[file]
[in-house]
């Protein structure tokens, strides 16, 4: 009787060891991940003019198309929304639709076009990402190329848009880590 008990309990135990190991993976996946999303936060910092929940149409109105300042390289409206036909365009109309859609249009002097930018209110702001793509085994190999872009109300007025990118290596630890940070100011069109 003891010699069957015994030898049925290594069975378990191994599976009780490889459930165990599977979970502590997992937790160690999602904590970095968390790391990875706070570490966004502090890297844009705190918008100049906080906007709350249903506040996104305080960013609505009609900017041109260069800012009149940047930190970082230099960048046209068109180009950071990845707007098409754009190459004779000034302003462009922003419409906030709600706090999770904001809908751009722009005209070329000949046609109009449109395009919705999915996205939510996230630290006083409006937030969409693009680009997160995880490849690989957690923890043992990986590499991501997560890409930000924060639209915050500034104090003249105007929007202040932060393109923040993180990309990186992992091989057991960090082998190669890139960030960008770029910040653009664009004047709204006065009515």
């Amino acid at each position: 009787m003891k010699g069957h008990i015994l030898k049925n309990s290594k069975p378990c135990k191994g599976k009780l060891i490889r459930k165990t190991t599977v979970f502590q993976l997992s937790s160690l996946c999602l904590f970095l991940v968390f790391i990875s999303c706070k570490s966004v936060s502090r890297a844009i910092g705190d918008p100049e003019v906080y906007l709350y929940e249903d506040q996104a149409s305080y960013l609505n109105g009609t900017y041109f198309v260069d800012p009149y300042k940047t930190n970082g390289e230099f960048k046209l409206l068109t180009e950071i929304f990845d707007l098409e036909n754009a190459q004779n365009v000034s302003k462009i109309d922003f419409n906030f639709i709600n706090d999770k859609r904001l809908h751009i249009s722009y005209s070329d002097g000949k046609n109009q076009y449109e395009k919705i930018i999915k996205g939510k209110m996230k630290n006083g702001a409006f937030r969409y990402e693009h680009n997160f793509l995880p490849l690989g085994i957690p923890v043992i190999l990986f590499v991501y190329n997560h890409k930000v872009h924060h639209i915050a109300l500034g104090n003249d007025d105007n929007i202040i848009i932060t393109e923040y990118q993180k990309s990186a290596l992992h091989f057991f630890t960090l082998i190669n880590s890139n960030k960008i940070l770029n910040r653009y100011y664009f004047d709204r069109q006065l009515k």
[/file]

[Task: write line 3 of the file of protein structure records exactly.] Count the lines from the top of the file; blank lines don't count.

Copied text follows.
């Amino acid at each position: 009787m003891k010699g069957h008990i015994l030898k049925n309990s290594k069975p378990c135990k191994g599976k009780l060891i490889r459930k165990t190991t599977v979970f502590q993976l997992s937790s160690l996946c999602l904590f970095l991940v968390f790391i990875s999303c706070k570490s966004v936060s502090r890297a844009i910092g705190d918008p100049e003019v906080y906007l709350y929940e249903d506040q996104a149409s305080y960013l609505n109105g009609t900017y041109f198309v260069d800012p009149y300042k940047t930190n970082g390289e230099f960048k046209l409206l068109t180009e950071i929304f990845d707007l098409e036909n754009a190459q004779n365009v000034s302003k462009i109309d922003f419409n906030f639709i709600n706090d999770k859609r904001l809908h751009i249009s722009y005209s070329d002097g000949k046609n109009q076009y449109e395009k919705i930018i999915k996205g939510k209110m996230k630290n006083g702001a409006f937030r969409y990402e693009h680009n997160f793509l995880p490849l690989g085994i957690p923890v043992i190999l990986f590499v991501y190329n997560h890409k930000v872009h924060h639209i915050a109300l500034g104090n003249d007025d105007n929007i202040i848009i932060t393109e923040y990118q993180k990309s990186a290596l992992h091989f057991f630890t960090l082998i190669n880590s890139n960030k960008i940070l770029n910040r653009y100011y664009f004047d709204r069109q006065l009515k």